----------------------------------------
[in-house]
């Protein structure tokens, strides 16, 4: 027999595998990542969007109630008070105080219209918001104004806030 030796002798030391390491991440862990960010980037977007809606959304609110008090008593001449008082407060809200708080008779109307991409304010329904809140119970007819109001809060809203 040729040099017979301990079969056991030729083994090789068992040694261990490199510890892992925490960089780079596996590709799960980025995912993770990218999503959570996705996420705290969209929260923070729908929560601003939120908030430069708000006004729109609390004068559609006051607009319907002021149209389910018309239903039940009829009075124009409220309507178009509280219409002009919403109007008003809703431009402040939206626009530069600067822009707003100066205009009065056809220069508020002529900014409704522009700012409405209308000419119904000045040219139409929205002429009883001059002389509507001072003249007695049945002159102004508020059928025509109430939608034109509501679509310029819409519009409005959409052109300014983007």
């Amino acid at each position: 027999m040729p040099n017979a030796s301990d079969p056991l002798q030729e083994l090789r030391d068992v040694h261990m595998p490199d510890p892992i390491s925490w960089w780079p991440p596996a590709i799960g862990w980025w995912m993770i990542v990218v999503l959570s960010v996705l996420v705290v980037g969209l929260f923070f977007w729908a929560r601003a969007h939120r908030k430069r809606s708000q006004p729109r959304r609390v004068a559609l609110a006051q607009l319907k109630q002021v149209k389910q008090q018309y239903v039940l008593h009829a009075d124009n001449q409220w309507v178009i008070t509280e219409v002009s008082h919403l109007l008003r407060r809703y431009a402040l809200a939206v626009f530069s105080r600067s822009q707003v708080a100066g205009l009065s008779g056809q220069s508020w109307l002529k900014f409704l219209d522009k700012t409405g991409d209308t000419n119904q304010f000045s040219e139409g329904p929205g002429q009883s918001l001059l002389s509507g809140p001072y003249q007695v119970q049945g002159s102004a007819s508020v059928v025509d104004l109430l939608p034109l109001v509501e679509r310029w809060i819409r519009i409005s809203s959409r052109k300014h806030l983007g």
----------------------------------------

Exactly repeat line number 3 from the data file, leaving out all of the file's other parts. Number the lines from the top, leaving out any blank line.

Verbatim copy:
């Amino acid at each position: 027999m040729p040099n017979a030796s301990d079969p056991l002798q030729e083994l090789r030391d068992v040694h261990m595998p490199d510890p892992i390491s925490w960089w780079p991440p596996a590709i799960g862990w980025w995912m993770i990542v990218v999503l959570s960010v996705l996420v705290v980037g969209l929260f923070f977007w729908a929560r601003a969007h939120r908030k430069r809606s708000q006004p729109r959304r609390v004068a559609l609110a006051q607009l319907k109630q002021v149209k389910q008090q018309y239903v039940l008593h009829a009075d124009n001449q409220w309507v178009i008070t509280e219409v002009s008082h919403l109007l008003r407060r809703y431009a402040l809200a939206v626009f530069s105080r600067s822009q707003v708080a100066g205009l009065s008779g056809q220069s508020w109307l002529k900014f409704l219209d522009k700012t409405g991409d209308t000419n119904q304010f000045s040219e139409g329904p929205g002429q009883s918001l001059l002389s509507g809140p001072y003249q007695v119970q049945g002159s102004a007819s508020v059928v025509d104004l109430l939608p034109l109001v509501e679509r310029w809060i819409r519009i409005s809203s959409r052109k300014h806030l983007g």